As a hijab-wearing Muslim woman, growing up and living in London, Ont. has been a “rollercoaster” ride, Yasmin Khan says.
From being yelled at to “go back home” while walking outside with friends or missing out on opportunities in school due to her headscarf, the discrimination has affected her mental health.
“Sometimes you feel so judged and neglected by society that you reach a down point in life and you’re like, I don’t want to wear it anymore,” the 22-year-old Western University student told Global News.
Khan’s struggles and insecurities are shared by many other Muslim women in Canada and around the globe, who say they have faced verbal and physical attacks because of their faith.
On World Hijab Day, now in its 10th year, Muslim women are sharing their experiences on different online platforms about what it’s like to wear the hijab and why they choose to do so, while also inviting non-Muslim women from all backgrounds and faiths to step into their shoes by donning the head-covering for a day.
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Bangladeshi-American Nazma Khan, who launched World Hijab Day (WHD) in 2013, said the aim is to raise awareness and normalize the wearing of a hijab.
Having faced discrimination and bullying in school and university by being spat on, chased, kicked and called a “terrorist”, Khan is hoping the annual event can foster religious tolerance so other women do not have the experiences she had to endure.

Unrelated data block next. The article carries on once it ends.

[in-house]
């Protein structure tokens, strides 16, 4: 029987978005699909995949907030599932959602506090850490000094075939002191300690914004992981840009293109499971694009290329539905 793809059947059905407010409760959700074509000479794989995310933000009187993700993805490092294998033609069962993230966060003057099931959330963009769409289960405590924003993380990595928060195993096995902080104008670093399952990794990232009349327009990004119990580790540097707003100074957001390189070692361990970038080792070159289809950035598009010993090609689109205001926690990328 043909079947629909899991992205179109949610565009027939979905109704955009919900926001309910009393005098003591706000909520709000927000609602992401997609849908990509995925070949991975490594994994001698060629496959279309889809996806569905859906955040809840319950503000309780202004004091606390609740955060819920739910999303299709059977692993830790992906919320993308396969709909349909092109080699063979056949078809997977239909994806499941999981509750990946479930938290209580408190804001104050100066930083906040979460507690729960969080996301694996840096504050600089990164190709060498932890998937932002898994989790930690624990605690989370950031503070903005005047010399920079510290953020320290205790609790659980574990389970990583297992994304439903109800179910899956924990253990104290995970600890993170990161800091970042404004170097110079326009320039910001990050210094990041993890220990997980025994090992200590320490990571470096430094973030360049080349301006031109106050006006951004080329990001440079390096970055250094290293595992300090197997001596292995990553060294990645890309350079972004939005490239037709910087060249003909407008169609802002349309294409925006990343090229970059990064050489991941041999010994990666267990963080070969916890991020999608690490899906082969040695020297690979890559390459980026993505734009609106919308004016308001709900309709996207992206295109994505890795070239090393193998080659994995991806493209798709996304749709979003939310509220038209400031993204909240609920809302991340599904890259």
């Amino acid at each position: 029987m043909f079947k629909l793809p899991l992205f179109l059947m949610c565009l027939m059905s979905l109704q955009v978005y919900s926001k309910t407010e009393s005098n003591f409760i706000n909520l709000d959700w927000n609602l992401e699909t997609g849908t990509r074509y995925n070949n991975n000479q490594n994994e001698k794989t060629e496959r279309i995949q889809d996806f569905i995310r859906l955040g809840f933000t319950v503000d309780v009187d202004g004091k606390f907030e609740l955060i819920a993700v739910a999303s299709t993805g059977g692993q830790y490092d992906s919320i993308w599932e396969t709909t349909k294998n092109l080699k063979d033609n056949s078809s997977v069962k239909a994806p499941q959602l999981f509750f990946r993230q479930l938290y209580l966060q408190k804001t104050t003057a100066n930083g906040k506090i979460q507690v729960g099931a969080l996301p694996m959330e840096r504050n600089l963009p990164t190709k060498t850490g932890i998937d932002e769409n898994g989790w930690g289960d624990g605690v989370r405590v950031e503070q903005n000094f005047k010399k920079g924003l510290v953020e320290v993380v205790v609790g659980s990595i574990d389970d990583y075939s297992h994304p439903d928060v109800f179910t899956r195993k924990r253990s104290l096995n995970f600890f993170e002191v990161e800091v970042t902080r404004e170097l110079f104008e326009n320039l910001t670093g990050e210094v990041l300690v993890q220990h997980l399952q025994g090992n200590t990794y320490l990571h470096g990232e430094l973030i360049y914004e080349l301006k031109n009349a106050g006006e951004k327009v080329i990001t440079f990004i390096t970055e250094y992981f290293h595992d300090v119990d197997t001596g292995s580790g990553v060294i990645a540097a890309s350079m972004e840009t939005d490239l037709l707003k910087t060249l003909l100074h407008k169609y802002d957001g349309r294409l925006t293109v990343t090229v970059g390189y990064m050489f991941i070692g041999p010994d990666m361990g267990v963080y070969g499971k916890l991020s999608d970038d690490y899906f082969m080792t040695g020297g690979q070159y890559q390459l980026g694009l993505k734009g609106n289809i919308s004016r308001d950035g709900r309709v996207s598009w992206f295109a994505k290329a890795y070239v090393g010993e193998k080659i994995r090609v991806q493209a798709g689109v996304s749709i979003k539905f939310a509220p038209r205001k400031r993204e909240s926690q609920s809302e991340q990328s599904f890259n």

Nazma Khan said men can also take part in this campaign and offer their support by wearing a scarf around their neck or just holding a sign and taking a photo to share online.
The slogan this year is “hijab is our crown, not a crime” with the hashtag #DressedNotOppressed being used on social media.
Scarborough MP Salma Zahid, who will be taking part in a Zoom discussion with her local community on Tuesday, said there is a misconception that Muslim women are oppressed and forced to wear the hijab.
“It is important that we educate our friends and family members and our neighbours and that’s how we are going to learn about each other and get through those differences and build bridges,” she said.